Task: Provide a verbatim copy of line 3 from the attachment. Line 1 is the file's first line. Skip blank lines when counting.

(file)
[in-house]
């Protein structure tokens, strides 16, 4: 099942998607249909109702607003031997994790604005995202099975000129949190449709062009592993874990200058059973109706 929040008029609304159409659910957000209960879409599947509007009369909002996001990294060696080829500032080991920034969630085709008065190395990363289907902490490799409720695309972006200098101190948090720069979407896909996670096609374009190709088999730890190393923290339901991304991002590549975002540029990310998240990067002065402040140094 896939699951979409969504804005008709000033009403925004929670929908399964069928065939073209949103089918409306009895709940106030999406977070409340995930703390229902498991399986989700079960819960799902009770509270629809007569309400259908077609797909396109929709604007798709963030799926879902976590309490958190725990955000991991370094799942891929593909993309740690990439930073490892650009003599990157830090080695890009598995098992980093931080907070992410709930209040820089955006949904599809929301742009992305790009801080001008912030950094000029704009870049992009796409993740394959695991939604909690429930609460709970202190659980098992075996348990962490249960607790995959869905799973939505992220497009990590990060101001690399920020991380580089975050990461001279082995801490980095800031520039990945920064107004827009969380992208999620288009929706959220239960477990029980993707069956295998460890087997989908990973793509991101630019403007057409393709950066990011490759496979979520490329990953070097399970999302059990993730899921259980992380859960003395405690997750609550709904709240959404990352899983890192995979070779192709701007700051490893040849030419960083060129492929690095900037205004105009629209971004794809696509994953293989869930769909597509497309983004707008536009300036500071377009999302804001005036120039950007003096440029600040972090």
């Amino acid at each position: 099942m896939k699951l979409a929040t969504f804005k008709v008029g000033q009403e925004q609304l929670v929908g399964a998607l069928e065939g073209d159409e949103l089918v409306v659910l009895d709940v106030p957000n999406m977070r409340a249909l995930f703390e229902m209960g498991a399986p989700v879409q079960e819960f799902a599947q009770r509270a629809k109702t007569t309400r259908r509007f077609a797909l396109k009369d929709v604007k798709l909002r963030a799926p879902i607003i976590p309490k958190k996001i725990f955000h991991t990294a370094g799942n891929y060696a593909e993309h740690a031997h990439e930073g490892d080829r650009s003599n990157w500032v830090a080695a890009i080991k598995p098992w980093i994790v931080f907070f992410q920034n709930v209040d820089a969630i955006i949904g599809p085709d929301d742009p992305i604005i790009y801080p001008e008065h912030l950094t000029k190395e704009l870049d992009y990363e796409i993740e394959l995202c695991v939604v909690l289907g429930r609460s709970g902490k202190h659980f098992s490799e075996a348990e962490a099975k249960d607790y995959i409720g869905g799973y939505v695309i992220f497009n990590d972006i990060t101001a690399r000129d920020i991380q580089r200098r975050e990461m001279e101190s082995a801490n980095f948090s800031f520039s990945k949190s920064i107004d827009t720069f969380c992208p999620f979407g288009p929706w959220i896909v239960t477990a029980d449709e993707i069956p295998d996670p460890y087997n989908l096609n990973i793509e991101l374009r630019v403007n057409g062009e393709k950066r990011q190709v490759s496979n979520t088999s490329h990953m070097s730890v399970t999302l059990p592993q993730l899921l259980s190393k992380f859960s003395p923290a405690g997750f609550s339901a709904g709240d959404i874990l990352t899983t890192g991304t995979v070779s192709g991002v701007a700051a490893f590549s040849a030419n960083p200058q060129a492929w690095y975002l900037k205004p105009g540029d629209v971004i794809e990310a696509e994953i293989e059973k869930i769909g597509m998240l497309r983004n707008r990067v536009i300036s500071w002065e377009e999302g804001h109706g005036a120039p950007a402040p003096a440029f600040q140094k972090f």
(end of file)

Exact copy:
């Amino acid at each position: 099942m896939k699951l979409a929040t969504f804005k008709v008029g000033q009403e925004q609304l929670v929908g399964a998607l069928e065939g073209d159409e949103l089918v409306v659910l009895d709940v106030p957000n999406m977070r409340a249909l995930f703390e229902m209960g498991a399986p989700v879409q079960e819960f799902a599947q009770r509270a629809k109702t007569t309400r259908r509007f077609a797909l396109k009369d929709v604007k798709l909002r963030a799926p879902i607003i976590p309490k958190k996001i725990f955000h991991t990294a370094g799942n891929y060696a593909e993309h740690a031997h990439e930073g490892d080829r650009s003599n990157w500032v830090a080695a890009i080991k598995p098992w980093i994790v931080f907070f992410q920034n709930v209040d820089a969630i955006i949904g599809p085709d929301d742009p992305i604005i790009y801080p001008e008065h912030l950094t000029k190395e704009l870049d992009y990363e796409i993740e394959l995202c695991v939604v909690l289907g429930r609460s709970g902490k202190h659980f098992s490799e075996a348990e962490a099975k249960d607790y995959i409720g869905g799973y939505v695309i992220f497009n990590d972006i990060t101001a690399r000129d920020i991380q580089r200098r975050e990461m001279e101190s082995a801490n980095f948090s800031f520039s990945k949190s920064i107004d827009t720069f969380c992208p999620f979407g288009p929706w959220i896909v239960t477990a029980d449709e993707i069956p295998d996670p460890y087997n989908l096609n990973i793509e991101l374009r630019v403007n057409g062009e393709k950066r990011q190709v490759s496979n979520t088999s490329h990953m070097s730890v399970t999302l059990p592993q993730l899921l259980s190393k992380f859960s003395p923290a405690g997750f609550s339901a709904g709240d959404i874990l990352t899983t890192g991304t995979v070779s192709g991002v701007a700051a490893f590549s040849a030419n960083p200058q060129a492929w690095y975002l900037k205004p105009g540029d629209v971004i794809e990310a696509e994953i293989e059973k869930i769909g597509m998240l497309r983004n707008r990067v536009i300036s500071w002065e377009e999302g804001h109706g005036a120039p950007a402040p003096a440029f600040q140094k972090f």